Technology is a wonderful thing. Between search engines, RSS feeds, internet aggregators like reddit.com, and a wide variety of knowledge sharing systems like vark.com, we have a lot of information being dumped into our brains on both a regular basis, and instantaneously on-demand. There are limitations to this however. The first is a lack of human knowledge and connectivity. When we look at technology or society as a whole, there is too much information being created, cross-referenced, etc for any system to effectively manage and process this. Humans aren't great at it either, but given a specific context, they are much more able to process a question or inquiry and attempt a response.
A specific question has come up for me in the past several days. Where did the CyanogenMod 7.1 Vibrant Nightlies go? Historically there was a single nightly build released every day. Logging into the build system or using ROM Manager would show you the builds available. As of 9/1, these builds stopped becoming available. I wanted to know why, and find out when they would resume. I spent half an hour searching for information on it in Google, in the comments in ROM Manager, as well as in the official CyanogenMod Forums. I was not able to find this information. If I had a human connection to those people that were working on the project, they could have spent 15 seconds giving me a brief description of what happened. Unfortunately, as of yet, we have not found a way to automate this type of information capture, nor have we created an inquiry engine capable of generating a response.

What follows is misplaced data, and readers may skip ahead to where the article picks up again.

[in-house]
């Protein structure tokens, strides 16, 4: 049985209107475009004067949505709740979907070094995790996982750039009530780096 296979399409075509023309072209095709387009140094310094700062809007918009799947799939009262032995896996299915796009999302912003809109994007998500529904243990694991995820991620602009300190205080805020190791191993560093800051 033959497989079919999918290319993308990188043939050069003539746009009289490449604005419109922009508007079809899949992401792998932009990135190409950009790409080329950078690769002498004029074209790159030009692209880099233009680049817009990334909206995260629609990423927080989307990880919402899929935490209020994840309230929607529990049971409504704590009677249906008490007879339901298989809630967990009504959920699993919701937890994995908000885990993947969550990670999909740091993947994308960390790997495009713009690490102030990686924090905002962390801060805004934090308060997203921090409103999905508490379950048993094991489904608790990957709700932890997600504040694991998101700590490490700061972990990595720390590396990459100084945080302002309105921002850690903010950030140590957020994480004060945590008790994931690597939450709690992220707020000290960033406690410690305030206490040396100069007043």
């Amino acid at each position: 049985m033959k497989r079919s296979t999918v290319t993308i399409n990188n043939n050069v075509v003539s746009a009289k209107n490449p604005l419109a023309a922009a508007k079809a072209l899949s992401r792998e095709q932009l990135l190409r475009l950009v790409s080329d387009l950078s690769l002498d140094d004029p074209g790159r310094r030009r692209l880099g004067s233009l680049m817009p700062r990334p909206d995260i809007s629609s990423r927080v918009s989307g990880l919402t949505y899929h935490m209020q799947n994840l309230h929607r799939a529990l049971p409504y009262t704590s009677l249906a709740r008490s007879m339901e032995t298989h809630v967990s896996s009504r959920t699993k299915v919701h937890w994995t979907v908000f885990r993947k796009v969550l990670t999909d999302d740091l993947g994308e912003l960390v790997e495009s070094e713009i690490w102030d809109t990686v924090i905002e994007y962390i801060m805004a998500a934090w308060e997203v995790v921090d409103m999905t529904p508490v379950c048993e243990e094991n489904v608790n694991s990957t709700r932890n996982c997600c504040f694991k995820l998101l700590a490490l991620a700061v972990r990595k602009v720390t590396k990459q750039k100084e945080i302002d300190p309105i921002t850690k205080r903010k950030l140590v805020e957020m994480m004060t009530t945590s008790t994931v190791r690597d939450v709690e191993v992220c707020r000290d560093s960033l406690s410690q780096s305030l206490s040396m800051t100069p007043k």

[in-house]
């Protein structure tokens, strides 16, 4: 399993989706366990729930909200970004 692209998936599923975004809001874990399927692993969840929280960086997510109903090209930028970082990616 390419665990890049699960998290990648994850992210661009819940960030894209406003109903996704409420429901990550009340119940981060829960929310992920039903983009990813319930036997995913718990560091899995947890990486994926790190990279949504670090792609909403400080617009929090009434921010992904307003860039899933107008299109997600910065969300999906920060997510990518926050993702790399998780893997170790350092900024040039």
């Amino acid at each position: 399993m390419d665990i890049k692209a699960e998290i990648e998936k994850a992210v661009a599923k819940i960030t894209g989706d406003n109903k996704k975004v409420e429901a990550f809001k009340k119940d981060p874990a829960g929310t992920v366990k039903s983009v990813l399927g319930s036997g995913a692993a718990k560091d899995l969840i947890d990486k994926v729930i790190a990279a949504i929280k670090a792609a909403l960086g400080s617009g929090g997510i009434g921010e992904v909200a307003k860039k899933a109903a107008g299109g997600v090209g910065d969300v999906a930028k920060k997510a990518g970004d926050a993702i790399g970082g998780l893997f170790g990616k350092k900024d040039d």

There has been a distinct shift in the past 10 years from individuals needing to retain large amount of information, towards a focus on individuals having the talent to locate, process, and catalog even larger amounts of information. Most of the time when you want to know something, it's instantly at your fingertips. There are still things that we want to know that we can't search for. If you remember sparse details about a film or book, you can eventually find the media, but it can take several hours. Shazaam is great for searching for music as it is playing, but once the playing has stopped, if you don't have lyrics, it can be nearly impossible to work backwards from a sound to information about a song. I call these types of inquiries "the ungoogleable" because despite Google's massive capabilities, it has not yet found a way to take a smattering of uncollected thoughts and turn them into relevant useful information.
This image comes from Yahoo answers where someone asks (perhaps facetiously) for help identifying a Dubstep song. Dubstep songs are characterized by their creative use of deep base and electronic sounds, rather than lyrics or melodies. Asking for someone to identify a song by a series of "wubs" interpreted by a human is meaningless to a computer. It's hard or completely impossible to describe a dubstep song well enough to identify its title.